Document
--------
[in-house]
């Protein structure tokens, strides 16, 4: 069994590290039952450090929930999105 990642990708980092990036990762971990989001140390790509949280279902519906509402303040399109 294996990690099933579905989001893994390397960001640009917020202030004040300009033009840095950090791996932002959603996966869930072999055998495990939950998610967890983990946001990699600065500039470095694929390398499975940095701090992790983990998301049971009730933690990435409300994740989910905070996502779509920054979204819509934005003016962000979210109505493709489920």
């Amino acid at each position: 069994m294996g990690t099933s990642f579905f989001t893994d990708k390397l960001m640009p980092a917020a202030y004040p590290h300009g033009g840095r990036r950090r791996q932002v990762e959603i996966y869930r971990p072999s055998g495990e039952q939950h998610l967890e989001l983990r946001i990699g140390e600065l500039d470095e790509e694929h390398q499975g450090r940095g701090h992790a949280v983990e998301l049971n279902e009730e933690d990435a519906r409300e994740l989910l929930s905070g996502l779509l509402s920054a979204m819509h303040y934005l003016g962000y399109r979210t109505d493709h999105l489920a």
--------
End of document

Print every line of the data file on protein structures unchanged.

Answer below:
[in-house]
């Protein structure tokens, strides 16, 4: 069994590290039952450090929930999105 990642990708980092990036990762971990989001140390790509949280279902519906509402303040399109 294996990690099933579905989001893994390397960001640009917020202030004040300009033009840095950090791996932002959603996966869930072999055998495990939950998610967890983990946001990699600065500039470095694929390398499975940095701090992790983990998301049971009730933690990435409300994740989910905070996502779509920054979204819509934005003016962000979210109505493709489920």
């Amino acid at each position: 069994m294996g990690t099933s990642f579905f989001t893994d990708k390397l960001m640009p980092a917020a202030y004040p590290h300009g033009g840095r990036r950090r791996q932002v990762e959603i996966y869930r971990p072999s055998g495990e039952q939950h998610l967890e989001l983990r946001i990699g140390e600065l500039d470095e790509e694929h390398q499975g450090r940095g701090h992790a949280v983990e998301l049971n279902e009730e933690d990435a519906r409300e994740l989910l929930s905070g996502l779509l509402s920054a979204m819509h303040y934005l003016g962000y399109r979210t109505d493709h999105l489920a």